Feargus: The SLIs we’ve crafted for each service capture the real user impact. That’s what we care about. I rely on our SLI definitions to determine the health of our systems. The more generic view of error rates doesn’t necessarily represent the actual end user pain. Some errors may be correct behavior of the service.

For example, when working with the inspection service team for defining an SLI for the service, [the screenshot below] is a cool view to see how the service interacts with other services. Looking at the App Map, you quickly understand that all requests are coming through the API gateway—our real user gateway—and it reaches out to three other services. It provides a common view of the system when working with the service team and trying to define the key workflows that we want to capture with an SLI.  

Defining custom, sensible SLIs for each service is a slow, ongoing process; we have to work with each service to understand what the key things their consumers or users care about are. But it’s worth the investment. A key reason for taking a more broad approach to defining SLIs for each service is moving to SLO-based alerting. With SLO-based alerting in place, if one of the services has issues that aren’t impacting the consumer of this service, then the developer will not be paged to get out of bed at 3 a.m. to fix it.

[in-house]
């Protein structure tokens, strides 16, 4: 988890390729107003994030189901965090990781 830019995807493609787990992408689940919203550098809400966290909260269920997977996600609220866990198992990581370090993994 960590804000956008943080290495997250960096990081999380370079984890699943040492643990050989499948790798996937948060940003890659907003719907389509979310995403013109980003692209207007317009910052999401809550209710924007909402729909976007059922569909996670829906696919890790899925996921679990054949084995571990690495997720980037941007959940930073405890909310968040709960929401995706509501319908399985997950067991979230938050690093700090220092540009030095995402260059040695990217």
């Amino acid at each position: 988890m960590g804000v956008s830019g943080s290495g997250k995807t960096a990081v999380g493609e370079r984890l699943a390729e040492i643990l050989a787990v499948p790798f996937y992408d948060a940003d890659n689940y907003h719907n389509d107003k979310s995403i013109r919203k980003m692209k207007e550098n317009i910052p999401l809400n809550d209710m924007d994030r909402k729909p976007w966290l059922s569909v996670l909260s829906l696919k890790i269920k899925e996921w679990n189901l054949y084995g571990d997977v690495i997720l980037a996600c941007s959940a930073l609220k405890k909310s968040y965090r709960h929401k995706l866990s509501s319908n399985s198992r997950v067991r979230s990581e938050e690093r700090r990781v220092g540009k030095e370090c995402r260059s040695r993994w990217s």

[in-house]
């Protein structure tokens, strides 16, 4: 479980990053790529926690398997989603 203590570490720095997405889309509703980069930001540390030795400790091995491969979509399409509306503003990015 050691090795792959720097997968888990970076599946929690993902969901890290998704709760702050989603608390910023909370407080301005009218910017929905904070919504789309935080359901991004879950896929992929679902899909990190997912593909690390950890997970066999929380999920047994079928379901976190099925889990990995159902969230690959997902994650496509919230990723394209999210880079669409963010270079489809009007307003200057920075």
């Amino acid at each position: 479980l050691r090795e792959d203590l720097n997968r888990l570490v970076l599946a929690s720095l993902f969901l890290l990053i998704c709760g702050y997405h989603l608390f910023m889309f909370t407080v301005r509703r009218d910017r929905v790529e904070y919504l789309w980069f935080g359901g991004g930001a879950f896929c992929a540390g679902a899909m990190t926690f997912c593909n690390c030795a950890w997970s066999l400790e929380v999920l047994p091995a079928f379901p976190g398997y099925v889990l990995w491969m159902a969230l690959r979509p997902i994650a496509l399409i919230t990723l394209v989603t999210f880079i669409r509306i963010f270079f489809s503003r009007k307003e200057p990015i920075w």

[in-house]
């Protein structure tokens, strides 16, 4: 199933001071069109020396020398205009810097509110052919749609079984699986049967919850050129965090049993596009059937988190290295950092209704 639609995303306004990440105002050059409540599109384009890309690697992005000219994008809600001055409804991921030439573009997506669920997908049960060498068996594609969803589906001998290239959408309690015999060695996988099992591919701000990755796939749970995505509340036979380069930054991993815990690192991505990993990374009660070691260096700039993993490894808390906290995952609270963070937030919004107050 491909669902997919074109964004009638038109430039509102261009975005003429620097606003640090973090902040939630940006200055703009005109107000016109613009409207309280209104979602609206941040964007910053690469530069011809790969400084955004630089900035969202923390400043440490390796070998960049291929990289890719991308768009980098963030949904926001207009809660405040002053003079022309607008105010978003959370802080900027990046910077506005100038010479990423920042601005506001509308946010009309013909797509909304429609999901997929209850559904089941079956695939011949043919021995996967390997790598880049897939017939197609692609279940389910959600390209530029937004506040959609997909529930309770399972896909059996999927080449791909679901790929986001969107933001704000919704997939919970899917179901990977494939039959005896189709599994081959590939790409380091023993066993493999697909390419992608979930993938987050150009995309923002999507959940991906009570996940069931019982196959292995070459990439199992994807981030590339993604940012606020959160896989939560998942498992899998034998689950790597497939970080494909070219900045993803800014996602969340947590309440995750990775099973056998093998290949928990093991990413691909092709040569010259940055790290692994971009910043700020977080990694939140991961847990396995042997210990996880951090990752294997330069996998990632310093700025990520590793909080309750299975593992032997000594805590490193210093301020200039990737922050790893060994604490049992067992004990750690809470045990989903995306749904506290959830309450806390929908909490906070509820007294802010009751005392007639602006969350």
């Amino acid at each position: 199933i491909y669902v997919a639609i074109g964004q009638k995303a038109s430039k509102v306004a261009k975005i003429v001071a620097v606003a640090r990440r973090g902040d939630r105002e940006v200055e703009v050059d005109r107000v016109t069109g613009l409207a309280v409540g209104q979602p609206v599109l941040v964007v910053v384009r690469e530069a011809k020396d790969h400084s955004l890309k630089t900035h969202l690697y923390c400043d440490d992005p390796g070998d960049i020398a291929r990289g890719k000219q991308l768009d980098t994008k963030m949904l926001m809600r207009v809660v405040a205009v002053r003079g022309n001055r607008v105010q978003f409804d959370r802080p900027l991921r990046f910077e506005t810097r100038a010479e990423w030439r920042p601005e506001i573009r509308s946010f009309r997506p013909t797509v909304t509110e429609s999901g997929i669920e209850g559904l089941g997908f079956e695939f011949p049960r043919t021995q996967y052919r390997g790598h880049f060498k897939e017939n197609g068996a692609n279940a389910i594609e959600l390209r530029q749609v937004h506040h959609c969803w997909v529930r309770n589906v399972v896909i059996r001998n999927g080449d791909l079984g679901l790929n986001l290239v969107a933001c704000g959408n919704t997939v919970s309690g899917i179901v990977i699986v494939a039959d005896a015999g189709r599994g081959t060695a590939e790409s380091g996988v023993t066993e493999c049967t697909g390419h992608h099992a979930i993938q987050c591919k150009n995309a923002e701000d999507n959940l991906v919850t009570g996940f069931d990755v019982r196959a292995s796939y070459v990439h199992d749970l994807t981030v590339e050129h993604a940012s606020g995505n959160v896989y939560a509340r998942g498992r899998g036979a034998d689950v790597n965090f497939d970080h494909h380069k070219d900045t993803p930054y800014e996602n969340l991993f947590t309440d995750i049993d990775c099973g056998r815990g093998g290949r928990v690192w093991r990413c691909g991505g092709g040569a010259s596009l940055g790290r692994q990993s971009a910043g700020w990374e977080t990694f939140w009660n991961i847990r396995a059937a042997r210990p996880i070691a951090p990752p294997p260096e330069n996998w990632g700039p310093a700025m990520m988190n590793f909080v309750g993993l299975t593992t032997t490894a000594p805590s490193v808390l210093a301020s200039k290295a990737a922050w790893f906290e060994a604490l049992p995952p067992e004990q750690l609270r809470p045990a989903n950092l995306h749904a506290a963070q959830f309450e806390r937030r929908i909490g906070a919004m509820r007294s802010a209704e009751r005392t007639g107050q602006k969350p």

Mary: With SLO-based alerting, we’re hoping developers will enjoy more uninterrupted sleep time. But getting smart about incident alerts, detection, management and prevention is not easy. Our new eBook, Establishing an SRE-based Incident Lifecycle Program, will help teams better define specific key terms and customer requirements, and blend together incident prevention and detection. I’m also looking forward to hosting the SLO-based Alerting with Tanzu Observability webinar on Nov. 4 with you to share more about your team’s progress and what you’ve learned along the way. 

Feargus, this is great. Thank you for sharing your SRE approach.  

Feargus: Thank you. See you at the webinar in November. 

About the Author

Mary Chen

Mary is a senior product marketing manager in VMware’s Modern Apps Platform business unit, where she is responsible for helping customers succeed in modern DevOps environments using VMware Tanzu Observability. Prior to VMware, she was a senior industry marketing manager at Splunk, working at the intersection of retail and marketing. And before that she worked in various roles to help bring bring data analytics, security, and network management solutions to market across industries.